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in 2005 Eddy offered an umbrella definition for the two branches of EBM: "Evidence-based medicine is a set of principles and methods intended to ensure that to the greatest extent possible, medical decisions, guidelines, and other types of policies are based on and consistent with good evidence of effectiveness and benefit." Both branches of evidence-based medicine spread rapidly.On the evidence-based guidelines and policies side, explicit insistence on evidence of effectiveness was introduced by the American Cancer Society in 1980.
He first began to use the term "evidence-based" in 1987 in workshops and a manual commissioned by the Council of Medical Specialty Societies to teach formal methods for designing clinical practice guidelines.
Evidence-based medicine (EBM) is an approach to medical practice intended to optimize decision-making by emphasizing the use of evidence from well-designed and well-conducted research.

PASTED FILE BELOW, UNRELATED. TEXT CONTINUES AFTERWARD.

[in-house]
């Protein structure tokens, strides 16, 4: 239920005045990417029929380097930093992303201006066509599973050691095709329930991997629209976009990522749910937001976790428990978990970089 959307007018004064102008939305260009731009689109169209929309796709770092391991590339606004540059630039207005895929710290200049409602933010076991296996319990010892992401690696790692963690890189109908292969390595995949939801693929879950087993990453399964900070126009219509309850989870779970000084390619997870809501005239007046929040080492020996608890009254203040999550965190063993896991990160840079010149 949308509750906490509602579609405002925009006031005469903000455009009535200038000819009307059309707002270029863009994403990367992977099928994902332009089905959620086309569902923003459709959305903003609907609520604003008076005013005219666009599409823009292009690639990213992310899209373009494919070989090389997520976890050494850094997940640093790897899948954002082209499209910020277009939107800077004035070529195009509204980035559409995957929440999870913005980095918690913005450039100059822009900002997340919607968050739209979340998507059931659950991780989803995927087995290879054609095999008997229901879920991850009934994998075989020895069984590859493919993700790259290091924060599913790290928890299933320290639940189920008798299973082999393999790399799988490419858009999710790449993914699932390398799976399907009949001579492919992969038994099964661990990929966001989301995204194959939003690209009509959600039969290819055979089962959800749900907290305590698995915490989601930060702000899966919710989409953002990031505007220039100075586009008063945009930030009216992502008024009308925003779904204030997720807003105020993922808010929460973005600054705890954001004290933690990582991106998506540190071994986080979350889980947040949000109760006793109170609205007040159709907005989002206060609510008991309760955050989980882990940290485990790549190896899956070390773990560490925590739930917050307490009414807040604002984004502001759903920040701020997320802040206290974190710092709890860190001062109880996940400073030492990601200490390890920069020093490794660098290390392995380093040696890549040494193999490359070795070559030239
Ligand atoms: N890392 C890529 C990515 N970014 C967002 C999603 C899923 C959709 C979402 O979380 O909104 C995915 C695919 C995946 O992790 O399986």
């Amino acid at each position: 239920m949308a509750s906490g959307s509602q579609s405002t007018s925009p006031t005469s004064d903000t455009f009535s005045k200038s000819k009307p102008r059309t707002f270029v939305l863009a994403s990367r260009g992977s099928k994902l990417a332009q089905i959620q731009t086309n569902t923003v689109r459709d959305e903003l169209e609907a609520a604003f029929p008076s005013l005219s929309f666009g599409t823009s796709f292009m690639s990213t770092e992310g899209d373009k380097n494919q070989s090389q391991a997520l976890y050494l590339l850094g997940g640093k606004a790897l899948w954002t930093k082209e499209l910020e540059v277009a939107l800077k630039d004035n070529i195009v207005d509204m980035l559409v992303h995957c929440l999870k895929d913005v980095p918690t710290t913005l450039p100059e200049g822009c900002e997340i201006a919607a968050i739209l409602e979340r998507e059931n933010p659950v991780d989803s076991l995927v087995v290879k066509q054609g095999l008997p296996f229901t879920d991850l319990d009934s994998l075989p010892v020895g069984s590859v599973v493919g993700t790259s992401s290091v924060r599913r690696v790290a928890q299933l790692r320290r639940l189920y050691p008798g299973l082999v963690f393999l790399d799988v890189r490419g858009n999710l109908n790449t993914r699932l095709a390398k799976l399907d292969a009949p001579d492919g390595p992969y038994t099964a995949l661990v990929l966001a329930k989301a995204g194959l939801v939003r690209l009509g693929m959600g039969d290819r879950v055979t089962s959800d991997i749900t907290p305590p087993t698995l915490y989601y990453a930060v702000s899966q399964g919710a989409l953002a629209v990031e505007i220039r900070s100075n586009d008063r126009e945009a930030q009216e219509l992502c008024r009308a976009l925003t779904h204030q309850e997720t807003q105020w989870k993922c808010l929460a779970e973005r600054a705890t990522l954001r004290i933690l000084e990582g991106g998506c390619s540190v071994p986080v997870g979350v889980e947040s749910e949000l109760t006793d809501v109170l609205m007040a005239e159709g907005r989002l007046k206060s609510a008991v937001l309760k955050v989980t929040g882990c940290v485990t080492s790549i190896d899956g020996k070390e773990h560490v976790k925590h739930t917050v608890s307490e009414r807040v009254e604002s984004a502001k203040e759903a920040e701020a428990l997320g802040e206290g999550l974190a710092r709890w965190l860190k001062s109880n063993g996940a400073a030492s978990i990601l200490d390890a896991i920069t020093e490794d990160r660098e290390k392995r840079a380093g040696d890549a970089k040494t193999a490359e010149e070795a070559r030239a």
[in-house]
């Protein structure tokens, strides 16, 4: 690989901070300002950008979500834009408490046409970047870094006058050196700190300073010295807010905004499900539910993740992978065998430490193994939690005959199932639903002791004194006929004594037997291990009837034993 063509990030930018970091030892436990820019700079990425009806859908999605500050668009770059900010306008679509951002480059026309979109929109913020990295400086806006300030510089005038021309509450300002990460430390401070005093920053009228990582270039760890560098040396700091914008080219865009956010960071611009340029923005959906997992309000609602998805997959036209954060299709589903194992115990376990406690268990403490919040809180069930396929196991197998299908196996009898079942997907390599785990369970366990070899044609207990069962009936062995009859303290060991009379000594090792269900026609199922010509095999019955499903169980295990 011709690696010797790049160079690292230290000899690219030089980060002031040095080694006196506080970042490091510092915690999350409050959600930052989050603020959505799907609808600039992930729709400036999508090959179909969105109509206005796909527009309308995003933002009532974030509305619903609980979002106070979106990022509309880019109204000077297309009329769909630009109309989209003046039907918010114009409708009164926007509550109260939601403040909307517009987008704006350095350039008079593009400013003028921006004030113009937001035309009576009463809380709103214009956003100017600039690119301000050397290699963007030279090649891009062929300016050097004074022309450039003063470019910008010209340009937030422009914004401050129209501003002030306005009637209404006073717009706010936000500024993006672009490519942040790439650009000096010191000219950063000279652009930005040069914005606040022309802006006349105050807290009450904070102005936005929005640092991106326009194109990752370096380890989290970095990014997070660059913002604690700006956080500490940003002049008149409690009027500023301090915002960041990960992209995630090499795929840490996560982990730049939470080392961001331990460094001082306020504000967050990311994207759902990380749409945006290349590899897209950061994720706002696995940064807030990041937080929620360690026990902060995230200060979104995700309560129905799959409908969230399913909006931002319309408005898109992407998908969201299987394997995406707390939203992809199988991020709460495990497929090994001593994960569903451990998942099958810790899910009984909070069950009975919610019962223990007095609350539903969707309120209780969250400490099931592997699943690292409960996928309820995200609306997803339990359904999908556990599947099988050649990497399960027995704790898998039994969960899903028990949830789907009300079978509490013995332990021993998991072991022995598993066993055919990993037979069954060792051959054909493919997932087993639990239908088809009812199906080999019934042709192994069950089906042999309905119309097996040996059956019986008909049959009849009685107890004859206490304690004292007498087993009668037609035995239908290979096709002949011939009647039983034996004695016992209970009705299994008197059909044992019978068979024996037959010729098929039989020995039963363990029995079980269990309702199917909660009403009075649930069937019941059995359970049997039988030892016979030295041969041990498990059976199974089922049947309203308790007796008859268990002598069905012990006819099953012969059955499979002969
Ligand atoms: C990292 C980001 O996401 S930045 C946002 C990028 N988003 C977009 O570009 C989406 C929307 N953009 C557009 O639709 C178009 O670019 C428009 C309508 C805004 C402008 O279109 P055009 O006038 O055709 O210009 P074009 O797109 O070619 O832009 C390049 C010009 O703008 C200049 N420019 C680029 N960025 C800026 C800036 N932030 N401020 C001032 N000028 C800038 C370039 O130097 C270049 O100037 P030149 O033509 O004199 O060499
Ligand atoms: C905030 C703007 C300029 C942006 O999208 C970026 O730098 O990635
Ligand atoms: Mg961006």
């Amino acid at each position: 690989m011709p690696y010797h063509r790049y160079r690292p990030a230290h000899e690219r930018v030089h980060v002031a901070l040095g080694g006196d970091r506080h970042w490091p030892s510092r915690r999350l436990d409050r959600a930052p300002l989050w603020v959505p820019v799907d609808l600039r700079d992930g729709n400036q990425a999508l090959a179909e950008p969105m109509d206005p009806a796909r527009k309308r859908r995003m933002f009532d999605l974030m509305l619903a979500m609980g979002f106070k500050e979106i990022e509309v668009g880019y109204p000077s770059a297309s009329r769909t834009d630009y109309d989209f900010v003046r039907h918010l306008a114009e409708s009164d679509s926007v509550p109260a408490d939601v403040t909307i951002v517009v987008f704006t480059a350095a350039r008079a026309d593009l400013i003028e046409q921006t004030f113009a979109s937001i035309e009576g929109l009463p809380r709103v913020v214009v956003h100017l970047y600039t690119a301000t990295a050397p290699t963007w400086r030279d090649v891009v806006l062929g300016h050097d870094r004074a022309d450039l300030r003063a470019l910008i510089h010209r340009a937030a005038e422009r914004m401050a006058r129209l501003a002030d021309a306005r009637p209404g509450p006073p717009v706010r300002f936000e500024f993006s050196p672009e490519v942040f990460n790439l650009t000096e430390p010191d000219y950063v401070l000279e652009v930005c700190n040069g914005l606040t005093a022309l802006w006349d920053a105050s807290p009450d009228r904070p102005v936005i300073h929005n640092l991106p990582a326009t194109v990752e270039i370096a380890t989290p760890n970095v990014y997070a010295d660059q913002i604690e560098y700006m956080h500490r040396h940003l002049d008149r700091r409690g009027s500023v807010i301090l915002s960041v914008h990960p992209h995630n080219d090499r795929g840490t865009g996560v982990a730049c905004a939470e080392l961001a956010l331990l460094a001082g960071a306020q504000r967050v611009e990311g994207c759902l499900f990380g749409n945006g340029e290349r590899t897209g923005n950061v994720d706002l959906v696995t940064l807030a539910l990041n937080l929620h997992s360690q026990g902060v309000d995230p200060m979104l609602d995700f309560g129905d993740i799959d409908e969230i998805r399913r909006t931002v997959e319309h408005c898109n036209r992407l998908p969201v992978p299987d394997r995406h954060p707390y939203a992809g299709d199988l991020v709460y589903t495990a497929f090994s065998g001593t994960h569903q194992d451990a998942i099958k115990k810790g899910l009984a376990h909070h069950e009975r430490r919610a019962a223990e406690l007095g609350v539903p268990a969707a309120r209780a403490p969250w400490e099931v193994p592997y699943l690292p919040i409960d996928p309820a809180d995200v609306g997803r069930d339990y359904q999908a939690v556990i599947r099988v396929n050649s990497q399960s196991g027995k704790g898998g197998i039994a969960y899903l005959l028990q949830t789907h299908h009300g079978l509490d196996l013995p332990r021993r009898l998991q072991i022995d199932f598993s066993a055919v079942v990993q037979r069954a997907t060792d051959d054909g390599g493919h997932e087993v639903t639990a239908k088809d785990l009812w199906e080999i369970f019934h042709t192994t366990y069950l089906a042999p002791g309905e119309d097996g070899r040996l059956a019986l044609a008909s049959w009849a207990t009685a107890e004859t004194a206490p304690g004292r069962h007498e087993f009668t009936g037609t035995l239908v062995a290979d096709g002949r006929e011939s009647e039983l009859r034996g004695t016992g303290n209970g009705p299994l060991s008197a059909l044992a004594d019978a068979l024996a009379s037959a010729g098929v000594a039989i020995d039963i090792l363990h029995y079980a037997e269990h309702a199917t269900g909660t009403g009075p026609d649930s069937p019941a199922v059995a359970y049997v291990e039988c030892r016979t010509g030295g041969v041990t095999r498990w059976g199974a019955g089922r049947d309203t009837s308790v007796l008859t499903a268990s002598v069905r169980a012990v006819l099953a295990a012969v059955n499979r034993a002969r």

Although all medicine based on science has some degree of empirical support, EBM goes further, classifying evidence by its epistemologic strength and requiring that only the strongest types (coming from meta-analyses, systematic reviews, and randomized controlled trials) can yield strong recommendations; weaker types (such as from case-control studies) can yield only weak recommendations.
The term was originally used to describe an approach to teaching the practice of medicine and improving decisions by individual physicians about individual patients.
Use of the term rapidly expanded to include a previously described approach that emphasized the use of evidence in the design of guidelines and policies that apply to groups of patients and populations ("evidence-based practice policies").